I see a correlation in many cases; but not cut-and-dried. The question along these lines is: Is that correlation sufficient to - in our minds and based on observable evidence - therefore deem that currently-illicit drug use is ethically wrong? Does sufficient evidence exist that drug abuse is not a victimless crime?

My View: There's enough off of a correlation between the use of some illicit drugs to warrant an "Ethically Wrong" judgment. I also believe that many that are currently illegal (U.S.) shouldn't be as there isn't enough of a likelihood that they'll lead to violence against others.
[/INDENT]SUICIDE[INDENT]I can't imagine how, mechanically, suicide can be addressed as a legal issue. Are we going to imprison corpses?

Ethically or Morally it becomes complicated. I can easily see how one might construe the impact to others, as a result of ones' suicide (or attempt) to have unethical or immoral consequences. On the other hand many view the right to end ones' life as an option that should remain protected.

My View: Suicide as "legal" or "illegal" is just a dumb idea. Ethically, I believe that if there is any action/decision we have at our disposal that should or must be protected, it would be what we are at liberty to do with our bodies. It is my life; should I decide to end it, not only should no one interfere or force my existence, a compassionate and responsible society would assist my efforts.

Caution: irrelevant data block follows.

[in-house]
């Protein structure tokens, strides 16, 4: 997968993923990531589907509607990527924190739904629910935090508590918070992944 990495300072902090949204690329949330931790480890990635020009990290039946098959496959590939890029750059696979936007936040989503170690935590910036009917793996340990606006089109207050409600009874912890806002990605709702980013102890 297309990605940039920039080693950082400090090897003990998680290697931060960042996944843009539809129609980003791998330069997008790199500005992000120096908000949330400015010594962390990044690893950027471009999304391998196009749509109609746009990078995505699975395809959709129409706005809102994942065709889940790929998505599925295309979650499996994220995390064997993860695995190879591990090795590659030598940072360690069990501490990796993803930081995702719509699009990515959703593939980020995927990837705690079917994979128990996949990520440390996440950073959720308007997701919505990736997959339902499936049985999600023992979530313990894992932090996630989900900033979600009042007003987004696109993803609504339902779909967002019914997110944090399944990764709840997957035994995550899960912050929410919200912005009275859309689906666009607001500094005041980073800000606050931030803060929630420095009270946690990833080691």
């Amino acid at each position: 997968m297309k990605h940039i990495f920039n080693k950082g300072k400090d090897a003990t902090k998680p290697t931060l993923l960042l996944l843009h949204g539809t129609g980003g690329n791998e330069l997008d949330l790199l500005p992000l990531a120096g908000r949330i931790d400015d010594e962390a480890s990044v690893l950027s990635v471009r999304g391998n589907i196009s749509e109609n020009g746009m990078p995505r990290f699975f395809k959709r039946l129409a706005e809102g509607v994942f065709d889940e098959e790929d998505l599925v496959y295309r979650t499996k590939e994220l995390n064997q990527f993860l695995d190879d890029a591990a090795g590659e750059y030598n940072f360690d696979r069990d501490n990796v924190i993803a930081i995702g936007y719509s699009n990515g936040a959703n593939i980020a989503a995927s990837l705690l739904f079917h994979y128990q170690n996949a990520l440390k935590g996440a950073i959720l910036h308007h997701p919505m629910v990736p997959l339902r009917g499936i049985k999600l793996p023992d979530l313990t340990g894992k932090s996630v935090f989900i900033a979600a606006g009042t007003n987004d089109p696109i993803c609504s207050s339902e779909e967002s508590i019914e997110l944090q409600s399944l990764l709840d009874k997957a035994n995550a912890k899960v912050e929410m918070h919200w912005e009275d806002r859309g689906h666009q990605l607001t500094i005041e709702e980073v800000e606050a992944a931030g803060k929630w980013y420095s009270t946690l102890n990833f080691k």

There are caveats and complicating conditions that can effect this judgement, however. (More here)
[/INDENT]Thanks
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Shadow Dragon
 
  1  
Reply Sun 6 Jun, 2010 07:01 am
@Purplesawdust,
On the drug use part, going beyond my personal distaste for the government getting too involved in personal actions, is that any law that proves to be ineffectual and/or has a negative affect on society should be removed. As shown by the prohibition era during the twenties, completely banning drugs simply doesn't work. Despite using strict laws, the amount of drug use has remained relatively stable. So in the end, ass the "war on drugs" has accomplished is to blow billions of dollars and to give nonviolent offenders long prison sentences (which btw is the biggest reason for prisons being overcrowded).